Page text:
Person with knowledge of deal: Timberwolves trade Al Jefferson to Jazz for future 1st-roundersBy Jon Krawczynski, AP
Tuesday, July 13, 2010
AP source: Al Jefferson headed from Wolves to Jazz
MINNEAPOLIS — The Minnesota Timberwolves have agreed to send power forward Al Jefferson to the Utah Jazz for two future first-round draft picks and a salary-cap trade exception, a person with knowledge of the deal told The Associated Press on Tuesday.
The person spoke on the condition of anonymity because the deal had not yet been officially announced.
Jefferson averaged 17.1 points and 9.3 rebounds last season for the Timberwolves in his first year back from a major knee injury in February 2009. He will help fill a void in Utah created when Carlos Boozer went to Chicago.
Jefferson came to the Timberwolves in 2007 as the main cog in the blockbuster deal that sent Kevin Garnett to Boston. He averaged 23.1 points and 11 rebounds in the 50 games before he was injured in 2009.
Utah gained the traded player exception, which provides salary cap relief, in the sign-and-trade deal that sent Boozer to Chicago. Utah GM Kevin O’Connor declined to comment when reached by phone on Tuesday.
The deal marks a complete and final break from the Kevin McHale-Kevin Garnett era in Minnesota. Garnett is the lone star the Timberwolves have ever had, spending 12 years in the Twin Cities and leading the Wolves to the Western Conference finals in 2004.
But as the years wore on, McHale, the former coach and GM, decided to cut ties with Garnett in 2007 and rebuild. He sent KG to Boston for Jefferson, Sebastian Telfair, Ryan Gomes, Gerald Green, Theo Ratliff and two draft picks in a blockbuster deal that helped the Celtics helped form the bedrock of a team that has reached the NBA finals in two of the last three years.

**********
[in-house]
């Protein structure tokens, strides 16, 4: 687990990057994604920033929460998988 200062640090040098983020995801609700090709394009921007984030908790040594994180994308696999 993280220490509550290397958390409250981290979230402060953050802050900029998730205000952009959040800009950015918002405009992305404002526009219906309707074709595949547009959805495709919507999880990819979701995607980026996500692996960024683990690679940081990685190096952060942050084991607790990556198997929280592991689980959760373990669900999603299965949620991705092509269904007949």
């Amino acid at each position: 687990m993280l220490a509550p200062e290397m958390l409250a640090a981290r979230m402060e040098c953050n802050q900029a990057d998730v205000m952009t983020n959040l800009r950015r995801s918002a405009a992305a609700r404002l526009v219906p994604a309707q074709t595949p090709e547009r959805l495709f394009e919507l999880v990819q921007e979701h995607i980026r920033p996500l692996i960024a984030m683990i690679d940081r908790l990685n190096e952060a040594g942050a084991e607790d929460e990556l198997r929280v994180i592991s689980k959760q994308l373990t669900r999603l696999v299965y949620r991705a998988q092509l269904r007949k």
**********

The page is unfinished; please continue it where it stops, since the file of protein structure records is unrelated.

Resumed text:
Jefferson was the last remaining player from that deal. McHale fell in love with Jefferson’s footwork and wide array of low-post moves, the kind of old-school, back-to-the-basket game that worked so well for McHale in his Boston days.
Things looked promising at the outset, with Jefferson signing a five-year, $65 million contract and averaging 21.0 points and 11.1 rebounds in his first season in Minnesota. He was pushing for the All-Star team in his second season, dominating offensively when he tore ligaments in his right knee in the final game before the break in New Orleans.
It’s been a slow, steady climb back for Jefferson, one that will have to continue in Utah.
The Jazz needed to make a move after losing Boozer (five years, $75 million) and Kyle Korver (three years, $15 million) to the Bulls, two defections that will certainly make things more challenging for point guard Deron Williams.
Jefferson, who played center for most of last season with the Timberwolves, will fortify the front line and give Williams a legitimate and reliable threat on the low block to take some of the defensive pressure off of him on the perimeter.
Utah orchestrated a sign-and-trade with the Bulls for Boozer so they could get some $14 million in a trade exception for a deal just like the one they have agreed to with Minnesota. Jefferson has three years and $42 million left on his contract.
The Jazz will send Minnesota the conditional first-round pick it got from Memphis in the Ronnie Brewer trade plus a future first-rounder.
The Timberwolves have been shopping Jefferson for a few weeks now, holding out for the right deal until bigger name power forwards like Boozer, Amare Stoudemire, Chris Bosh and David Lee signed contracts. For all of his skill on offense, Jefferson has been a liability on defense for one of the worst defensive teams in the league.
The Wolves signed center Darko Milicic, agreed to terms with center Nikola Pekovic and traded for Michael Beasley to reshape a small front line into a bigger, and sleeker, unit that the team hopes will be able to get out and run the break much more effectively for coach Kurt Rambis.
Timberwolves president David Kahn was up front with Jefferson from the beginning, telling him that they were considering trading him but also saying they would not do so unless they got an offer they liked.
“I told him I admired him for his professionalism,” Kahn said during a conference call on Monday to discuss the Beasley trade. “I hope it isn’t awkward. I told him we would do what’s best for him and best for us.”
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